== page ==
Many thanks to Dan who posted a link to Making the Invisible Visible in the comments from the Angry Asian Buddhist post. (Another worthwhile article is Stories We Have Yet to Hear: The Path to Healing Racism in American Sanghas by Mushim Ikeda-Nash.) I still have a little bundled up stress from the last post, but reading this booklet was a real weight off my shoulders. You hear this all the time, but I have to say it again: It’s good knowing that I’m not alone.
My Angry Asian post was about how I felt a core demographic of the Buddhist community was being ignored. This core demographic is the next generation of Asian American Buddhists.
The Buddhists in North America referred to as “heritage Buddhists” — those who inherited it as part of their ethnic background — are largely Asian Americans. Thousands of these heritage Buddhists are young American-born Asian Americans in their teens, twenties and thirties, who represent a whole new generation of Asian American Buddhism.
We’re in many ways like the generations that came before us. For one, we’re Asian. We have that whole eye-thing going for us. We also feel a cultural affinity for our “heritage” culture, which includes Buddhism. We get offended when we see Buddhist images disrespected because, by extension, it’s a disrespect to our culture. We battle stereotypes that we are exotic, weak, subservient and perpetually foreign.
We’re also very different from our immigrant forebears. English is our language of choice. American pop culture is what we wear on our sleeves. We are increasingly politically active and socially liberal. (Note: some 41 Nguyens donated money to oppose Prop 8, while none donated money to support it.) We also seek to understand Buddhism from an American social context — after all, we’re raised in a culture that’s been hyper-religified by the Religious Right.
This next generation of Asian Americans is currently the invisible generation. To say that we’re underrepresented in Buddhist mainstream media is an overstatement. We aren’t even that prevalent. But that’s not to say that we’re not involved.
At the college level, Asian American Buddhists comprise a significant segment of the Buddhist youth who are founding and maintaining college Buddhist associations and creating on-campus Dharma communities. The Southern California University Buddhist Association (SCUBA), an alliance of multicultural college Buddhist clubs, hosts largely non-Asian teachers as chaplains. In addition to Dharma talks and meditation retreats, they also promote community service projects and networking events. If Asian Americans can contribute so successfully to the college Buddhist scene, imagine what they could contribute to the greater Buddhist community!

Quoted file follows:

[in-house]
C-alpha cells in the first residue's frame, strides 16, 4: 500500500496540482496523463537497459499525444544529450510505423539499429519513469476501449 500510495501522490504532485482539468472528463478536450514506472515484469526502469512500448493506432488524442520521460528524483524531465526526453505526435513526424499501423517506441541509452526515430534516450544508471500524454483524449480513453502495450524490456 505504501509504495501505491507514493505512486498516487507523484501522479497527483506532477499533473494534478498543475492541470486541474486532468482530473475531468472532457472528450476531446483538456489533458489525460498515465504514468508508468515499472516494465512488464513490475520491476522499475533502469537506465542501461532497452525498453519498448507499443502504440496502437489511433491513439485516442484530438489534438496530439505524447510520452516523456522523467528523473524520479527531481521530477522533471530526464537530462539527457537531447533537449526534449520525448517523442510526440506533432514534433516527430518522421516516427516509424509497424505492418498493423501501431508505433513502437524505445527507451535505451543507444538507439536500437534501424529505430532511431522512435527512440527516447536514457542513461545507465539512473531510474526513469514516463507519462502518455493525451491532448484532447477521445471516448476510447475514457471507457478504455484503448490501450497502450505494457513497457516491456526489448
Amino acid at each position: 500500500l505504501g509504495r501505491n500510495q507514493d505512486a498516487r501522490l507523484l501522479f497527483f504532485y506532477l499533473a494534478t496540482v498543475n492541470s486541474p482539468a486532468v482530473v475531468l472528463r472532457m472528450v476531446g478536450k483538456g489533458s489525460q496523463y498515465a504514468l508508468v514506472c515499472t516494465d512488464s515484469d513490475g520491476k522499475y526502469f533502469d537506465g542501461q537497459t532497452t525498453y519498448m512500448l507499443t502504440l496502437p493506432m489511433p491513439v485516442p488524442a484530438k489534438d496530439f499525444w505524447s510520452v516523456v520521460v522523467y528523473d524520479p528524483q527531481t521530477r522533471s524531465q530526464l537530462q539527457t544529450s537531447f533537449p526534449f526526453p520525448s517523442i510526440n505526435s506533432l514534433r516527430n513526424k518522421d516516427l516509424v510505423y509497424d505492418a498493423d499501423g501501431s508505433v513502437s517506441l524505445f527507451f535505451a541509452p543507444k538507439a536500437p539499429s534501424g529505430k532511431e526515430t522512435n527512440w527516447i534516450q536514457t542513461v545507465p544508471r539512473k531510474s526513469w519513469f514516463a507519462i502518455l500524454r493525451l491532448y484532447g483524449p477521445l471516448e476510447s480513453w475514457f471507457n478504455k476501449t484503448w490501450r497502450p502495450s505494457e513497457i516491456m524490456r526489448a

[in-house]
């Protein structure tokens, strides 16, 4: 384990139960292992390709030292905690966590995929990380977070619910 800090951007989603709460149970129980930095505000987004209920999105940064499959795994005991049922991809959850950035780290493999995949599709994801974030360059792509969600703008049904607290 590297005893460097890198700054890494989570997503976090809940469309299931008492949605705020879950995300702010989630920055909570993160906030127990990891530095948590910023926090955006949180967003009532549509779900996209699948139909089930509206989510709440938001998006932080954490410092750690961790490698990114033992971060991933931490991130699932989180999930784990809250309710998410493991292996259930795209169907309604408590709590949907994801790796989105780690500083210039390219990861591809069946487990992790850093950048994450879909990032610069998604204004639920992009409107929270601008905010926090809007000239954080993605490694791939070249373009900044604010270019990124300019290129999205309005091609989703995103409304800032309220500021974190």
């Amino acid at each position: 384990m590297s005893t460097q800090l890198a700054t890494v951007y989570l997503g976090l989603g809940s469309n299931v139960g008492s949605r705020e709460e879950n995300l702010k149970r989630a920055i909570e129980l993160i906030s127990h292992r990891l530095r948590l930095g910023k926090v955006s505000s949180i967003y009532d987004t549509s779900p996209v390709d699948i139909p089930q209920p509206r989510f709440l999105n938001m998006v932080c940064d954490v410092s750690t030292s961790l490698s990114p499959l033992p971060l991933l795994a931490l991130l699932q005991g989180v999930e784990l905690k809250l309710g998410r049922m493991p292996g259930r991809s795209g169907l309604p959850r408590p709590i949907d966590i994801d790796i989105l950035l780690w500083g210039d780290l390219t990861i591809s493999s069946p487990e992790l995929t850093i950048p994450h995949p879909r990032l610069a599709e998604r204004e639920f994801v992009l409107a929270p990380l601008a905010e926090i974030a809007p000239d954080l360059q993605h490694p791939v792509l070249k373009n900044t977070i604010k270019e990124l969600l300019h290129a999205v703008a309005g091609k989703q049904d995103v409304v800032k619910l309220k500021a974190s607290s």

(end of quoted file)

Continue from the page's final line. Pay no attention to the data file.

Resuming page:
These new Asian Americans have also gone back to the community to bring youth programs up to par with the 21st century. One of the most well known endeavors is BCA Youth Advocacy Committee, which has been reaching out directly to address concerns of Buddhist students of all ages with workshops, socials and retreats. Dharma Realm Buddhist Youth provides English language lectures, sitting groups and retreats. Most recently I discovered Bodhi Youth of America, which aims to create a more nourishing youth environment than the more established Gia Đình Phật Tử. Imagine how Asian American Buddhists can bring this experience in raising Buddhists kids to the greater Buddhist community!
But not all is well and dandy. I’ve lamented before that Asian Buddhists too rarely interact across cultural lines. This is still the case, and for the sake of a more united Buddhist community this needs to change. Asian Buddhists need to get out of their organizational bubbles, and the Next-Gen Asian American Buddhists are in the best place to start. They have the common Asian American cultural background that their parents and/or grandparents so often lack — and they can extend this to connect with other non-Asian American youth. Here is an untapped source of community talent that will go to waste if ignored both by Asian and white mainstream Buddhist institutions.
So those are my two cents on who this next generation of Asian American Buddhists are, and why we’re important.
I noticed that a lot of previous commentators talked about Asian Americans in a way that I don’t feel accounts for these Next-Gen AsianAm Buddhists. I’m going to try to tell their stories. Literally. My next few weeks are devoted to interviewing young Asian American women (a very underrepresented segment in Buddhist media) and posting these on Dharma Folk. Stay tuned!